Following the political turbulence of the past week, the pound has finally stabilised after experiencing the worst fall in two years.
Brexit Deal Turmoil
Prime Minister Theresa May’s announcement of her Brexit plan resulted in the crumbling of the cabinet support she claimed to have, with the resignations of Dominic Raab and Esther McVey.
As a result, UK-focused shares (especially in banks and housebuilders) saw sharp declines, and the pound sterling dropped by almost 2% against the dollar and euro. This has been measured as the highest volatility since the referendum to leave the EU two years ago, where the pound fell by a massive 9.1% against the dollar.
Although the resignations have ceased, experts believe that this may only be a short relief.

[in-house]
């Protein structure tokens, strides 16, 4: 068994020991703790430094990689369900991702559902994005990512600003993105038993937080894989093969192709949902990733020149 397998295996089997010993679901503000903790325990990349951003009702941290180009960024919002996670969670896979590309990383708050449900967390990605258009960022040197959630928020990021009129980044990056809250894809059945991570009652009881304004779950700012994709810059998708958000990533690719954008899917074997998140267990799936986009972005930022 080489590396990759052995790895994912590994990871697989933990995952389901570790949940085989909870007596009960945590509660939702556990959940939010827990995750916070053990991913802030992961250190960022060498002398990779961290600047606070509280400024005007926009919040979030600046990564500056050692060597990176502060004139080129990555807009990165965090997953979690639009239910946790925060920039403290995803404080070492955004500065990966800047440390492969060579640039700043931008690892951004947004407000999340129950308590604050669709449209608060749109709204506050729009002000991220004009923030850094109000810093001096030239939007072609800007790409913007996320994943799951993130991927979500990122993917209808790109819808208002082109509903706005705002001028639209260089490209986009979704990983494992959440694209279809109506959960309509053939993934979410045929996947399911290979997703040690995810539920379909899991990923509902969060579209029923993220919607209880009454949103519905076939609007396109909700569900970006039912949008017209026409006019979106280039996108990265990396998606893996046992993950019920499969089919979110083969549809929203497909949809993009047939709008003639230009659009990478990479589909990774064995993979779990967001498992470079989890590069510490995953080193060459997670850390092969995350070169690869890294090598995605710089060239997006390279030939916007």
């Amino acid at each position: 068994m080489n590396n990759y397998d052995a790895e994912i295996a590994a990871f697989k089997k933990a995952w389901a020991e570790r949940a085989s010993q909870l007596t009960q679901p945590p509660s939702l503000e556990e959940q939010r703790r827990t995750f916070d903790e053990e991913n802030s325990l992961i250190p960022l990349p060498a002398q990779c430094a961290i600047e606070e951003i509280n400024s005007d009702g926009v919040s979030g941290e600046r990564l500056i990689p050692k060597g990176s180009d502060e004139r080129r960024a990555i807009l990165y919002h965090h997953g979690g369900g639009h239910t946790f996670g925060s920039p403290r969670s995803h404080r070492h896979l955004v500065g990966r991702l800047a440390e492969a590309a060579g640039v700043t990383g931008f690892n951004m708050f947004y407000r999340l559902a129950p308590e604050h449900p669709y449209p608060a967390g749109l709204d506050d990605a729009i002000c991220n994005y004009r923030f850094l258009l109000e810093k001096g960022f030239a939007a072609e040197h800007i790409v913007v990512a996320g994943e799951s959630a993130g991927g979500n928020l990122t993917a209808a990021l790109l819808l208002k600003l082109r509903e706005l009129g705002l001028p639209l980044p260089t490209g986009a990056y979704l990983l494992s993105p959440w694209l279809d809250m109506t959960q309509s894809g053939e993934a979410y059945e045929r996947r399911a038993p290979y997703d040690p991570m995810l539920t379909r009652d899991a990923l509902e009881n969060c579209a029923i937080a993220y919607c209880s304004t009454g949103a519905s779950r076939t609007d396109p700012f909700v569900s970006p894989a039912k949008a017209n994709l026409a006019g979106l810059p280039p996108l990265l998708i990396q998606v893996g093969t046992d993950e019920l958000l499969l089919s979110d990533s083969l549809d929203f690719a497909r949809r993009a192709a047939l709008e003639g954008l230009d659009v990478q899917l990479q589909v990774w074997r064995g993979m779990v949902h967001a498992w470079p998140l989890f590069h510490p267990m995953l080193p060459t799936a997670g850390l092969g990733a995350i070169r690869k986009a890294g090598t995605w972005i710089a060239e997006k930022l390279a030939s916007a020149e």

Strategist Ulrich Leuchtmannan at Commerzbank warned of a self-intensifying spiral “as long as ‘no deal’ remains likely”.
Senior analyst Mr Laith Khalaf at Hargreaves Lansdown agreed, stating that “every time we see a likelihood of a bad Brexit risk… the currency sells off.”
The CIO of CCLA Investment Management, James Bevan, highlighted some “interesting fundamentals” that currently affect the pound. He suggested that the pound was less attractive to investors due to the slower economic growth in the country compared to higher interest rates in other global markets such as the US and EU.
This is why housebuilders and banks were particularly affected, as they are “heavily exposed to the UK economy”, and as such have been labelled by some analysts as “Brexit beasts”.
Calm Before The Storm
Rolls Royce CEO Warren East has urged politicians to back May’s plan, claiming that time was running out and that “any deal is better than no deal”.